Top critical review
122 people found this helpful
on June 28, 2001
I'm an Ed Emberly fan, and as my children (and admittedly myself) have drawn so much out of his books, we've started to branch out to more sophisticated drawings. With the exception of Ed's, most "how-to" books pretty much "teach" in the same way: They give you a number of guides which are supposed to take you from simple shapes to the picture you're trying to arrive at.
It's apparent to me now, having revisited Emberly's work as an adult, and going back to books like this, which were tremendously frustrating to me as a child, that the key difference between a book like "How To Draw Animals" and "Ed Emberly's Drawing Book of Animals" is =not= the complexity of the final picture.
The key difference is the =gradient= between the guides.
In an Emberly book, each guide adds one or two very simple shapes to add--and tells you which shapes to add and often where (though it's usually obvious) and maybe even some explanatory text, etc., etc., whereas a book like this often gives you half-a-dozen shapes, and requires you to tweak the shapes you drew previously, all without a word of instruction or a different color or kind of line showing where the changes are.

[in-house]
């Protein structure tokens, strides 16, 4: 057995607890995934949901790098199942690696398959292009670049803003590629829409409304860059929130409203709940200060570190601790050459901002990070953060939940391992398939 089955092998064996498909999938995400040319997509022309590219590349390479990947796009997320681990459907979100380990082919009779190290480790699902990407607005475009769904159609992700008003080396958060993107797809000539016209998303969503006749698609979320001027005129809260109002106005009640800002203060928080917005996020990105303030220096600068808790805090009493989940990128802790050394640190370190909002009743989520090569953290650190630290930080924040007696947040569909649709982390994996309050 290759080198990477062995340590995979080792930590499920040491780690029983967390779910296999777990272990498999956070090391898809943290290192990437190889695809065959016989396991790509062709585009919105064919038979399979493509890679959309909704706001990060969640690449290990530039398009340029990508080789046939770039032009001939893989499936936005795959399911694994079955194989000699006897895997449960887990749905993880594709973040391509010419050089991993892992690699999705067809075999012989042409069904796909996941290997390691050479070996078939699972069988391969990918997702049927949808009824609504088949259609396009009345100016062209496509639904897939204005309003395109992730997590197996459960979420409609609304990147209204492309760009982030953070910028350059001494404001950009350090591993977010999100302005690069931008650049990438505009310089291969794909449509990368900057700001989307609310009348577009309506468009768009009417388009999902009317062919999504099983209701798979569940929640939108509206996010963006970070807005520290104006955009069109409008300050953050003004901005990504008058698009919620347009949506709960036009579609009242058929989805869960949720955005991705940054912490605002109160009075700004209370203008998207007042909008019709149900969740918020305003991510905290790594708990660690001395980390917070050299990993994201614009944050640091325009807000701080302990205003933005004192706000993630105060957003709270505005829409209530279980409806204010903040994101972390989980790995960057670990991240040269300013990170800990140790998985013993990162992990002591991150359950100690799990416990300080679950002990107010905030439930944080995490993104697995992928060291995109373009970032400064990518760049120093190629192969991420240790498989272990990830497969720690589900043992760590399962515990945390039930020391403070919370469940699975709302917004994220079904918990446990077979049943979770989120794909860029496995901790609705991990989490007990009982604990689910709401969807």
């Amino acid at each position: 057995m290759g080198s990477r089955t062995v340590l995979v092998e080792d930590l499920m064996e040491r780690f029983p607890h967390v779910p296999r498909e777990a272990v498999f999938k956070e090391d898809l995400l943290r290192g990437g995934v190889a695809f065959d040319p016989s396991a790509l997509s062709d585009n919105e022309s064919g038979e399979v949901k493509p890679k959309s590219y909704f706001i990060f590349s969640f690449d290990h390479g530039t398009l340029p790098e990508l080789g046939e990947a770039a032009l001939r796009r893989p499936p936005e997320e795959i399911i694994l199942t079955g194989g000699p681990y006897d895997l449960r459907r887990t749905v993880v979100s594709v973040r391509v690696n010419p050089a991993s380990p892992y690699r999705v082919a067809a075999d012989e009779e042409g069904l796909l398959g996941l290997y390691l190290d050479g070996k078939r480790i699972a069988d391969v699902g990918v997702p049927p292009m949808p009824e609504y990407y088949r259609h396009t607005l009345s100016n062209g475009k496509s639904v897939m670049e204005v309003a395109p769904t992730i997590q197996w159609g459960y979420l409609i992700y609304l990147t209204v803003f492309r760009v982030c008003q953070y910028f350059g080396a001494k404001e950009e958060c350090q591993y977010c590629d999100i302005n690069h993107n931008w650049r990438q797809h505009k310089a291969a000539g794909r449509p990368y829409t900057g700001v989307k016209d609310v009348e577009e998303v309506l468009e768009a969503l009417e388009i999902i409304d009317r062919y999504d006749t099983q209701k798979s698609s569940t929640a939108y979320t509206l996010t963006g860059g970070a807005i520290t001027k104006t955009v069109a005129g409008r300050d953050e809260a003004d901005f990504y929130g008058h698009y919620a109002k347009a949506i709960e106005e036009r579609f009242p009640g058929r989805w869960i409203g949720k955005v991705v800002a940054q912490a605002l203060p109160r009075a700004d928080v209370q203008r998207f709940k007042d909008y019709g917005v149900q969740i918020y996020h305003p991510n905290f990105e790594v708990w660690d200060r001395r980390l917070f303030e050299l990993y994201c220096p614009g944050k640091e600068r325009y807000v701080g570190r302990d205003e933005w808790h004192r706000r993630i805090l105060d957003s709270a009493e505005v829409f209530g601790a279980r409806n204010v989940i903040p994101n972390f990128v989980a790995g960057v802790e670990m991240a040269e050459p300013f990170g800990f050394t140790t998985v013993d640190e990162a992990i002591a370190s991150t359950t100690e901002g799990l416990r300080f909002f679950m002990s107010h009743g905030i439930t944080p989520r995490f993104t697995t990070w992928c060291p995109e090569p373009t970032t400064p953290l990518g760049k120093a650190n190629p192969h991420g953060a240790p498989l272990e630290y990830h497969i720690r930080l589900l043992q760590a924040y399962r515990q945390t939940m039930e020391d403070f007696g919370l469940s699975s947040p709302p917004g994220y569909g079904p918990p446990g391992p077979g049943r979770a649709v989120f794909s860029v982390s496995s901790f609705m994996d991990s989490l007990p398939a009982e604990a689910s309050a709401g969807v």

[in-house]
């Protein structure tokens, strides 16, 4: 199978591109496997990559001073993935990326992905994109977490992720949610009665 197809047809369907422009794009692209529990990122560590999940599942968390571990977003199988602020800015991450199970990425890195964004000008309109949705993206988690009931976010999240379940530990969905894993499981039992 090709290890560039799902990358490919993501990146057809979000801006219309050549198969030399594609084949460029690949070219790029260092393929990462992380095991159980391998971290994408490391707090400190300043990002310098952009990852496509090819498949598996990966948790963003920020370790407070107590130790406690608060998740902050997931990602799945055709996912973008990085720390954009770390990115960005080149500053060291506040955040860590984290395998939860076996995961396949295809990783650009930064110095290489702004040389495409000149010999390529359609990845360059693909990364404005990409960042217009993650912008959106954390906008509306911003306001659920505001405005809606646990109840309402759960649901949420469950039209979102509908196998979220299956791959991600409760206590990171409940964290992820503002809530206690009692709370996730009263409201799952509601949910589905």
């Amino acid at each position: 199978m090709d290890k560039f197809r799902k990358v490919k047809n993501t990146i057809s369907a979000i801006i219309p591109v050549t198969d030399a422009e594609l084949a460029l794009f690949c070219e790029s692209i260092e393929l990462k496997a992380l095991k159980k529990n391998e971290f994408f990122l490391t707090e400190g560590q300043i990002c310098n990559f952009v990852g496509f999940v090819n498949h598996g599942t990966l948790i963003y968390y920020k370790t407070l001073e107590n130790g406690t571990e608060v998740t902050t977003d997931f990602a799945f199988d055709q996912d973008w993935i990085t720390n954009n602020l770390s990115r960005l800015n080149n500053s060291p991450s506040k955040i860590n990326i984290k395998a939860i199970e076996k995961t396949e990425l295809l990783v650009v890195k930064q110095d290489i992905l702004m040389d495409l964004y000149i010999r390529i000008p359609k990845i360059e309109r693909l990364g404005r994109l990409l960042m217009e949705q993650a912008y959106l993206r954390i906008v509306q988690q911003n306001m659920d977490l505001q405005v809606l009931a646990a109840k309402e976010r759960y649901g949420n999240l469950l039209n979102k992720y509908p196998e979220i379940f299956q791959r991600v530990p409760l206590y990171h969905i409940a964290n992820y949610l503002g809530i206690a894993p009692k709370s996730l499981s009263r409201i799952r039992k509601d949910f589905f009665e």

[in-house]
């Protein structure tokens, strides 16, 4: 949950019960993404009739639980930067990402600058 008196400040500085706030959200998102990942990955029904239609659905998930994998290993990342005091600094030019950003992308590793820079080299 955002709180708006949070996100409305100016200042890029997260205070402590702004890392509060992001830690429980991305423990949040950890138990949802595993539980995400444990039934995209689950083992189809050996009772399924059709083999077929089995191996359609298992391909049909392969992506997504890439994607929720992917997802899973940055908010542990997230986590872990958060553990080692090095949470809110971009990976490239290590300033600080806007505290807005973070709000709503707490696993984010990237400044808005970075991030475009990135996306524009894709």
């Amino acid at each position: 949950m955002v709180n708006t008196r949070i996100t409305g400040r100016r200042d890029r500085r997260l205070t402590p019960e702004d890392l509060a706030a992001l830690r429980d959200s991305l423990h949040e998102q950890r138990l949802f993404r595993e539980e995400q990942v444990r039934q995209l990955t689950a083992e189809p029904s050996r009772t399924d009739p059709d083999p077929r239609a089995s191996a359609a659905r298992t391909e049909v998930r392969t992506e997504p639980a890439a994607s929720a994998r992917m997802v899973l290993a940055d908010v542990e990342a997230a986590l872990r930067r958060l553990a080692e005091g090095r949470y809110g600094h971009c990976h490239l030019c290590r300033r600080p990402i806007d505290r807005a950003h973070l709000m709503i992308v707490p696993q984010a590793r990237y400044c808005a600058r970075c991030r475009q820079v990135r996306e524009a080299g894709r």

Of course, these things are obvious to someone who already =can= draw, but very frustrating for those who can't.
Now, in my experience, most drawing books are like this, and you can't realistically buy them and be shocked when they all more-or-less take this approach, so I didn't really mark Ms. Soloff-Levy's book down for it.
Parents and teachers should pay close attention when buying these books for children. They all have different skill levels and the difference between ending up with a kid who gets frustrated and wants to throw the sketchbook away and ending up with one who enjoys drawing is, in a large part, going to depend on the adult's understanding of what skills a particular book requires.
For what it's worth, I'll continue to post my experiences here.
From a skill standpoint, I'd put this book after Ed Emberly's Big Red Drawing book. The shapes used are subtler than straight geometrics, but there are often only a few elements to a picture. And, thankfully, there are more than just three guides. (Some drawing books give you just three--or even two!--guides to go from nothing to a finished picture.)
I'd give it four stars but in some of the drawings, the guides don't match! I don't mean that a shape has to be tweaked or subtly altered, but simply that a leg in one guide is in a different position than the same leg in the next! Other than that, this book is recommended.